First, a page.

As an Orthodox of Evangelical background, reading Introverts in the Church by Adam McHugh is a lot like reading a more mature, polished, hopeful, greatly extended version of Spiritual Dissonance, my own “why Evangelicalism and I don’t get along” essay. It’s fine: decently written, nicely edited, carefully thought out, easy to read, pragmatic, pastoral, gentle, and aware of its own limitations. He even drops in positive references to desert fathers, Kierkergaard, and uncreated light (not on those words), which will always earn a writer points with me.
I seem to have some small, irrational hope that one day I’m going to open a book with a title like “Finding Your Inner Strength” or “”Living the Adventure” or “How to be Who You Really are in God,” and will find myself reading about the numinous darkness of the triune God inextricably joined in hypostatic union with human nature, and the interpenetration of created and uncreated energies in the sacramental newness of redeemed nature. And somehow it would not only say that, but it would show it, like reading poetry, or Russian novelists, with great lights and darks of the unveiled human soul… but it would say it in some way that wouldn’t sound all purple and contrived like as though I had said it. Or perhaps it would show me a window into the experience of someone rather unlike myself, but like enough that I could understand him, so that I might know what it is, for a brief glimmer of in instant, for that person to be as he is. Or perhaps it would have a jagged and incarnated look into the tangibility and there-ness of the world, solidifying everything it touches. At least I suspect myself of such a hope, because otherwise I can’t see why I always find the actual book that somebody’s actually written to be a bit of a let-down. This irrational hope leads me to be harsher with books than they deserve.
“As fascinating as your psychological processes no doubt are to you, I thought this was supposed to be a book review. Like, about a book. Not about you. Unless you want to relate that psychological process to the book, of course.”
Ah, right, I had almost forgotten. That’s because there’s something about metaphysics and pop psychology that turns up the introspective in people. That kind of book requires a response from experience, and I’m not sure that’s a good thing. He recommends that church be more introvert-friendly, which as far as I can tell amounts to adopting somewhat Orthodox sensibilities some of the time with more silence, darkenss, sensory engagement, spiritual fathership, and perhaps a wee bit of ceremony. At which point I have the “I’ve got no dog in this race” reaction. We do all those things. It’s lovely. I would recommend it. But not — I hope not — because I’m an introvert, but because it’s more true to the central mystery of reality in God.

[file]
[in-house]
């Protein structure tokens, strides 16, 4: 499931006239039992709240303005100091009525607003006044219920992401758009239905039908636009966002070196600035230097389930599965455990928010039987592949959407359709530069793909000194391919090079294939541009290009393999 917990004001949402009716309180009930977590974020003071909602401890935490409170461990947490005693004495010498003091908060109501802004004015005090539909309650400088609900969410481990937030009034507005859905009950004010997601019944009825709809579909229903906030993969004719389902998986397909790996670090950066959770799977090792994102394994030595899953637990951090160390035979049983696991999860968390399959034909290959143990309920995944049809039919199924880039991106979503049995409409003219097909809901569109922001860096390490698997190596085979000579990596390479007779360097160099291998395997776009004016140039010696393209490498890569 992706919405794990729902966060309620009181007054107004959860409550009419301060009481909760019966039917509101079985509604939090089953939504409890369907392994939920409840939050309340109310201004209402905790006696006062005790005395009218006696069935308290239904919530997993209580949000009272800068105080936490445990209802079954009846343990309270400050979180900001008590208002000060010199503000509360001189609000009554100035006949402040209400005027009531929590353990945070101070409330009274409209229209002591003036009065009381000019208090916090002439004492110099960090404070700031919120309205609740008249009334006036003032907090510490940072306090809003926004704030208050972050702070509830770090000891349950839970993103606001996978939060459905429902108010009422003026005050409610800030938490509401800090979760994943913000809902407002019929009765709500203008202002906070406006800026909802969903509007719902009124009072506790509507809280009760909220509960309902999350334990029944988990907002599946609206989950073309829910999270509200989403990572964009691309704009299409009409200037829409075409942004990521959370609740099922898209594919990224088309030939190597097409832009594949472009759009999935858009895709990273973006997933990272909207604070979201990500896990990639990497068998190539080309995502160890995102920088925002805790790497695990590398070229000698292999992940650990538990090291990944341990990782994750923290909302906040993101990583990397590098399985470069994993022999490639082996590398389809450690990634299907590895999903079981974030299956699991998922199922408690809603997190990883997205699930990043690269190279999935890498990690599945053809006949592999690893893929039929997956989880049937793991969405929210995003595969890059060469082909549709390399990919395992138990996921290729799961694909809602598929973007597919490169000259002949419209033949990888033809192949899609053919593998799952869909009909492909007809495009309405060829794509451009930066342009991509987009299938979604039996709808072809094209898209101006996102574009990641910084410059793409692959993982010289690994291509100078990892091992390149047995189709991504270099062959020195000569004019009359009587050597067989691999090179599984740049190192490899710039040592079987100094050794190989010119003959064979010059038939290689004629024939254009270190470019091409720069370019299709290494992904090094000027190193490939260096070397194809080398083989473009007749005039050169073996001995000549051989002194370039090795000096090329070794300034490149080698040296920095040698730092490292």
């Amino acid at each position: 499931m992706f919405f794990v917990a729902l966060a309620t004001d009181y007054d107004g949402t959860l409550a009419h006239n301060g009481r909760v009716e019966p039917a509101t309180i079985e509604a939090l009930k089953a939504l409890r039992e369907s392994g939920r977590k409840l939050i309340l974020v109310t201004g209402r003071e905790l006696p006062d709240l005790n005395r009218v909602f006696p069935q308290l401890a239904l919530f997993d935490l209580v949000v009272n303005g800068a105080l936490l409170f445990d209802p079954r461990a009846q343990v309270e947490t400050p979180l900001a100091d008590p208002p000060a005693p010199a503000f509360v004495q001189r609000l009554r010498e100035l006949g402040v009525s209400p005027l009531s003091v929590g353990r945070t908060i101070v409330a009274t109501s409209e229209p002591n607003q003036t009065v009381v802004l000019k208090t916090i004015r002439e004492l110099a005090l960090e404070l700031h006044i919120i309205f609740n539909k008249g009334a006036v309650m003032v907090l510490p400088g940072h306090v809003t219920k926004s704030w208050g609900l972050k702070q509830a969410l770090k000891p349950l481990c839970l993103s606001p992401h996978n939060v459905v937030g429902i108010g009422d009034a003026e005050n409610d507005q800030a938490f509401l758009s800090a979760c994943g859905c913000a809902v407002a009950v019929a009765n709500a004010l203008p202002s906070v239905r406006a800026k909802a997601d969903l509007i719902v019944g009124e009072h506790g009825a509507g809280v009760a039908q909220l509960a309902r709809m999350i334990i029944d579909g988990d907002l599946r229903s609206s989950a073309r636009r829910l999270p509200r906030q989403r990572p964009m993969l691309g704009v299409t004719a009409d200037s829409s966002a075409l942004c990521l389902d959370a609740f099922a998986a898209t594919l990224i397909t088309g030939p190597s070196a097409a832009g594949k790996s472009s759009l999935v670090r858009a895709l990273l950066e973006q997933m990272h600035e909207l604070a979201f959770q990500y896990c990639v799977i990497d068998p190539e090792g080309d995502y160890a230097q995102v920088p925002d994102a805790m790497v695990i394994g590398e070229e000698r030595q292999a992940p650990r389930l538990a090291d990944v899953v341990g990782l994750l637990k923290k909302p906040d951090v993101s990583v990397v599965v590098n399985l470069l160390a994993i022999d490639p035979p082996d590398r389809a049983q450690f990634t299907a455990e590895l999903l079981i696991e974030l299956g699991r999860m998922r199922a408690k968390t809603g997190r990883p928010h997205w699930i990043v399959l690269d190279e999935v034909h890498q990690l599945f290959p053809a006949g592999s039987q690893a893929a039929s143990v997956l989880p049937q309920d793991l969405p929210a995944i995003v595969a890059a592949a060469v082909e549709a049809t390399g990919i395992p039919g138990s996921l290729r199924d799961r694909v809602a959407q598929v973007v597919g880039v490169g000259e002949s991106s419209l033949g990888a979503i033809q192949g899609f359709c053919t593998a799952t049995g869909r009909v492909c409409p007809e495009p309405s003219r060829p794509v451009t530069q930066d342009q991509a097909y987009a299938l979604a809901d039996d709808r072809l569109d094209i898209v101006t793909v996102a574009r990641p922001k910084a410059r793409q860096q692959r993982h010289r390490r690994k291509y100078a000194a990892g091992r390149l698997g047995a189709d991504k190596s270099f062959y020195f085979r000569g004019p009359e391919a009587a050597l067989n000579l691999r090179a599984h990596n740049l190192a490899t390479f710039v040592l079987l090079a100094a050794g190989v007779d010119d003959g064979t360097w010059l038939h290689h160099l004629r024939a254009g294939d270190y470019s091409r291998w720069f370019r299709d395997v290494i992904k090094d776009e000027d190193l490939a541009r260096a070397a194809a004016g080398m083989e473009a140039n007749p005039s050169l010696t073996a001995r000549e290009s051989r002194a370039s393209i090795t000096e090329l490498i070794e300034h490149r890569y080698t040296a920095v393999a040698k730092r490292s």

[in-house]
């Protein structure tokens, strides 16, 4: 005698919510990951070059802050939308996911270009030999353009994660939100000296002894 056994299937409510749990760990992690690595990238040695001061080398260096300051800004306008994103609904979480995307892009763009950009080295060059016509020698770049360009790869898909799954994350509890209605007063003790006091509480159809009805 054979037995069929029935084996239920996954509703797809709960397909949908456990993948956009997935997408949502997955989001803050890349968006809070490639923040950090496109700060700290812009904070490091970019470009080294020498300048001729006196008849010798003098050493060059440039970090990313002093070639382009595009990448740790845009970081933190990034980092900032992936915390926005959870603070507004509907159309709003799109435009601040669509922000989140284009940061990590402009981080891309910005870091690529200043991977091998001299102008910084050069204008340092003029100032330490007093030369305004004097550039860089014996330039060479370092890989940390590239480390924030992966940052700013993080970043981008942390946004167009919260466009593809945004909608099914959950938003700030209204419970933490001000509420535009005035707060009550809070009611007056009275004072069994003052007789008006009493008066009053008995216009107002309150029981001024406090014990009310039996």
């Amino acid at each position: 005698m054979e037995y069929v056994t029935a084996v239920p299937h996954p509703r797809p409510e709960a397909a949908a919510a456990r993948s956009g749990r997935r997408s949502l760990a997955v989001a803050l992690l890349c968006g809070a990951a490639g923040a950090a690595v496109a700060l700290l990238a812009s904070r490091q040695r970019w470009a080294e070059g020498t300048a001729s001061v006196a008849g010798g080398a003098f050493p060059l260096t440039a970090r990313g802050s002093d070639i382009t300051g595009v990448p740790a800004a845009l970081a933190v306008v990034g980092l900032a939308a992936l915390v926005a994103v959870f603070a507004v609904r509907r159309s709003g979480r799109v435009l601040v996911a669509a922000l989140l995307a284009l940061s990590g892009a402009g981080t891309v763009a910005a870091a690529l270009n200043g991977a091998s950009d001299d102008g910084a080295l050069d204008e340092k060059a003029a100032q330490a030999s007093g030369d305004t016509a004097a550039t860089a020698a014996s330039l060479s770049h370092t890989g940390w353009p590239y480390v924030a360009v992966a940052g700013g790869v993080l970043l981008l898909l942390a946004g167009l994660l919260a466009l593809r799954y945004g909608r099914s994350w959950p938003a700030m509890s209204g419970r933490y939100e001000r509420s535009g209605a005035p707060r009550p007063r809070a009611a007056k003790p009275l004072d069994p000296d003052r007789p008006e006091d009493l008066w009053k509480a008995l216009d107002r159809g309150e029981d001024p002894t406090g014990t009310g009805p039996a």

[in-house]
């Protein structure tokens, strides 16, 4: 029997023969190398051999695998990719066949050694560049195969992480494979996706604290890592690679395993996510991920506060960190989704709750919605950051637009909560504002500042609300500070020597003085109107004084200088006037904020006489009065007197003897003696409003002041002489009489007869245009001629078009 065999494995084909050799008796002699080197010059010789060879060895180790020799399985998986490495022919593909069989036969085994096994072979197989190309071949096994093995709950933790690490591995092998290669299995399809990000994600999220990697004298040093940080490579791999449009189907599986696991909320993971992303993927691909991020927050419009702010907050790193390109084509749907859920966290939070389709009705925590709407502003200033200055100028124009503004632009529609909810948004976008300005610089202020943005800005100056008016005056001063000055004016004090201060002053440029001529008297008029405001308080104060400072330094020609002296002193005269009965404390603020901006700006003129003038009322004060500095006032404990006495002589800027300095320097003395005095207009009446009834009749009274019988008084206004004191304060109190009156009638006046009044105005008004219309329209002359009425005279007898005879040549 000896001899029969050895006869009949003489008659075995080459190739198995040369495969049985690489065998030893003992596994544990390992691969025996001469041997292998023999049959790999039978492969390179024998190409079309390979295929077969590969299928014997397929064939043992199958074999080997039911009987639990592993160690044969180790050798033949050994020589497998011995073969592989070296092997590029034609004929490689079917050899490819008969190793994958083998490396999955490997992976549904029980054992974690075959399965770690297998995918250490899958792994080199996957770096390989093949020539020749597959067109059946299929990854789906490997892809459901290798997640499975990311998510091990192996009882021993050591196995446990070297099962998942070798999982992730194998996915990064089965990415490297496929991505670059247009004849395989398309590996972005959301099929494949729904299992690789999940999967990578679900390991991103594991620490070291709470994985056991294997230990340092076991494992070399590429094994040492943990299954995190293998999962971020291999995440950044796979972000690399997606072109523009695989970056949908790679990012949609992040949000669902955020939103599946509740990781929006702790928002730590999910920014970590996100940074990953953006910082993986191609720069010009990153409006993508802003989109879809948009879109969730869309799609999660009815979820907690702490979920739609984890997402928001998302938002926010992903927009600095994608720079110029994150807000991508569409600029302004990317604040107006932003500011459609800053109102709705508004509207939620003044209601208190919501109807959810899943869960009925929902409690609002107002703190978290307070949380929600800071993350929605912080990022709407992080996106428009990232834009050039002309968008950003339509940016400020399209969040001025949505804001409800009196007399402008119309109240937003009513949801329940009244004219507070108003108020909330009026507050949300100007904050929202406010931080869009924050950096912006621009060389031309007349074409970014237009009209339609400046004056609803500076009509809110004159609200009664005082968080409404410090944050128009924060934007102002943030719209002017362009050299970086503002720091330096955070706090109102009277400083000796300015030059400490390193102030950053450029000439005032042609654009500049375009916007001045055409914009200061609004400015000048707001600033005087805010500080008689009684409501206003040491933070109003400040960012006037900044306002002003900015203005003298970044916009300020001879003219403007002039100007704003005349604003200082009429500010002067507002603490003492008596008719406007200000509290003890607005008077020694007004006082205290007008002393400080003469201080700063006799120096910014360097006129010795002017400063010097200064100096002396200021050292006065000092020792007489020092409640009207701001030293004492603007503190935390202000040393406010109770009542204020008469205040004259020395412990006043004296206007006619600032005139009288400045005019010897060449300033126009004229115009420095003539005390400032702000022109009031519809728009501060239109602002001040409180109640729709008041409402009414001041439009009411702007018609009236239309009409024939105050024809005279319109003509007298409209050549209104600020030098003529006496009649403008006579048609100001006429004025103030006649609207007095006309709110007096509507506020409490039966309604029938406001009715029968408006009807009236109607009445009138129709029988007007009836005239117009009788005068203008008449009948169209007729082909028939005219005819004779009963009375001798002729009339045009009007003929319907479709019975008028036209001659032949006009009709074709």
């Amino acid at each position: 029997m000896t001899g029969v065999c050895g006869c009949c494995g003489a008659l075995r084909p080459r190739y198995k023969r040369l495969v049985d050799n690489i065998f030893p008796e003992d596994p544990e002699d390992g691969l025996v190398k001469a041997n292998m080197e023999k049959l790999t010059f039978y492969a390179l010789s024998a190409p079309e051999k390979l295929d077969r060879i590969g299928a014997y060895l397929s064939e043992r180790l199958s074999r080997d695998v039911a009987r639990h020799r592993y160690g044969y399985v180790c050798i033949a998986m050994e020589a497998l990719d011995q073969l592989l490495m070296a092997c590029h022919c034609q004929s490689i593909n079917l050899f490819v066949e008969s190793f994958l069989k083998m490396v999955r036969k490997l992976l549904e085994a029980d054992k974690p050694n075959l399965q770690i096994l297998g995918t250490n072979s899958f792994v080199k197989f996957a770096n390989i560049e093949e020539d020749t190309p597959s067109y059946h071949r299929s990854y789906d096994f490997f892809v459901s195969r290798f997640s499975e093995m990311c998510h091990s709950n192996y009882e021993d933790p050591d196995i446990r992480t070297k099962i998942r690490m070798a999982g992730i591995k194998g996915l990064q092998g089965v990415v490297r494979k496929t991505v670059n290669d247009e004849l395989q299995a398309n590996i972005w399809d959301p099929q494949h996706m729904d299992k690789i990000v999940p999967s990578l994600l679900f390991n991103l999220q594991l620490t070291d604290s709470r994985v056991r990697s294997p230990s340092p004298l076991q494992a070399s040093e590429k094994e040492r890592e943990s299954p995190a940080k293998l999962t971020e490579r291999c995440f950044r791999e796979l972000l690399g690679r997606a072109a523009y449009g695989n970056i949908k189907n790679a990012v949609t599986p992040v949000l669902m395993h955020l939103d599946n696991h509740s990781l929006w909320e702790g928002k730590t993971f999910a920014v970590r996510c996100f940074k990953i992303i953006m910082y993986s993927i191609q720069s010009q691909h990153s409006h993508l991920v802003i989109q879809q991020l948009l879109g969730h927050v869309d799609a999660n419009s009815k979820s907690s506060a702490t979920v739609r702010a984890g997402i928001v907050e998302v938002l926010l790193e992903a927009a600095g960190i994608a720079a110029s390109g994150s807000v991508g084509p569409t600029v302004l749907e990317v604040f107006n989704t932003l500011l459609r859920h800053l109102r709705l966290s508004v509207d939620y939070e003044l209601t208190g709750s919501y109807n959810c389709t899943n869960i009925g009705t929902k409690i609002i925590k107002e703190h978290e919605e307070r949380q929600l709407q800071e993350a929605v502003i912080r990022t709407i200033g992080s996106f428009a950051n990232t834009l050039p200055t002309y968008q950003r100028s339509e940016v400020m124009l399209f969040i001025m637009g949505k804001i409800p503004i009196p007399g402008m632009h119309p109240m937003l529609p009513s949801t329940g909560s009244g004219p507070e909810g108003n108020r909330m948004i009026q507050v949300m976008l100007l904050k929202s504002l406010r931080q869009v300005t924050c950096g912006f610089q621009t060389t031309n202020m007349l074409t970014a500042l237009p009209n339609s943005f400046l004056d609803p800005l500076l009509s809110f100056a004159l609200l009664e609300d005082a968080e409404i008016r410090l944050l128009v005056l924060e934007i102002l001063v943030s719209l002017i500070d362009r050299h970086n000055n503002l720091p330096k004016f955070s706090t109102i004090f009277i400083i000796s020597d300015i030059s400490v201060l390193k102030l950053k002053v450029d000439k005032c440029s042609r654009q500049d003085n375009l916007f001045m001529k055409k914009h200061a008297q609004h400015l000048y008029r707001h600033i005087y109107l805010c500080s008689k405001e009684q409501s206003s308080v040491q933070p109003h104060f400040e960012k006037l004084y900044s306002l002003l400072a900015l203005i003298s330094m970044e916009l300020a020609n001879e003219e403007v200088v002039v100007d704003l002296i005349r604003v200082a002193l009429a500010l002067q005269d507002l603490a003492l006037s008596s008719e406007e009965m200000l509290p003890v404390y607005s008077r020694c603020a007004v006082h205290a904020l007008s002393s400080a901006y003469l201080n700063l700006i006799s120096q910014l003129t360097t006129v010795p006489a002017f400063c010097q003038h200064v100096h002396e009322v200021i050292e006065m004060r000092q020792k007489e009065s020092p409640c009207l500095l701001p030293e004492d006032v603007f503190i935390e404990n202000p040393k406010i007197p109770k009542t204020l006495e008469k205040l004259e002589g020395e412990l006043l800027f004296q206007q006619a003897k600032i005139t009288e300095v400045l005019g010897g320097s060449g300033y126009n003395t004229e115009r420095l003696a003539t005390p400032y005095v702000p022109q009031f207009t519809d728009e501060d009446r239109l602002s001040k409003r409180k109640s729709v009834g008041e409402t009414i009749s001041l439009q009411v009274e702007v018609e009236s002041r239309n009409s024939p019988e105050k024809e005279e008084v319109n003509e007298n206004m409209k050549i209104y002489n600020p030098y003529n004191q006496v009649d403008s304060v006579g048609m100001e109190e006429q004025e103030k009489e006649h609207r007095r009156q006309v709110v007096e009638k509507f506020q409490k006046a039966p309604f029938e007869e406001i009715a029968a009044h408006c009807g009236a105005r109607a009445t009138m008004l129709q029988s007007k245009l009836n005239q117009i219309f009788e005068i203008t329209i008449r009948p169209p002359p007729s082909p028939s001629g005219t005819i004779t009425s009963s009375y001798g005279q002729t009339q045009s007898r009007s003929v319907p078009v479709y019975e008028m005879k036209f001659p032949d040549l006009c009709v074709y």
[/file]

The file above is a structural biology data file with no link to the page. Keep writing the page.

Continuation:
So then the question become one of: do I find it helpful to think in those categories, of introvert and extrovert? To which I suppose: partly yes and partly no. I find it a little helpful. I find it a little helpful because sometimes I am presented with the mysterious fact that certain people — usually people that are more socially energetic than myself — prefer noise to quiet, and I would otherwise find this difficult to account for. Some people seem to think that pretending study is a game is an improvement to simply studying. Some people seem to suppose that there’s something fun about crabwalking across a stinky tarp to crush condiment-filled balloons tied to other people’s ankles, and that it’s even more fun when other people are yelling at them. Some people, oddly enough, think it’s fun to fill the bottom of panty-hose with flour, attach it to their head, and try to swing it at other people. Whereas other people feel about these “fun” activities the way anthropologists likely feel about obscure and foreign customs. You consider fermented monkey brain roasted in alligator intestine to be a special delicacy? And you would like to serve it to me as a special honor? Why, thank you so much for your consideration, of course I’ll eat it. I find introversion and extroversion to be as good reasons as any to account for this odd contrast in styles. Does this observation merit a whole book? Likely not. But still, not a bad read.
While literarily I much prefer images that are inclusive of whosoever might relate to them (like the fox from The Little Prince), I can appreciate how pastorally it may be helpful to be a bit more psychological than metaphorical. At least I think I can. That might need a bit more thought, though.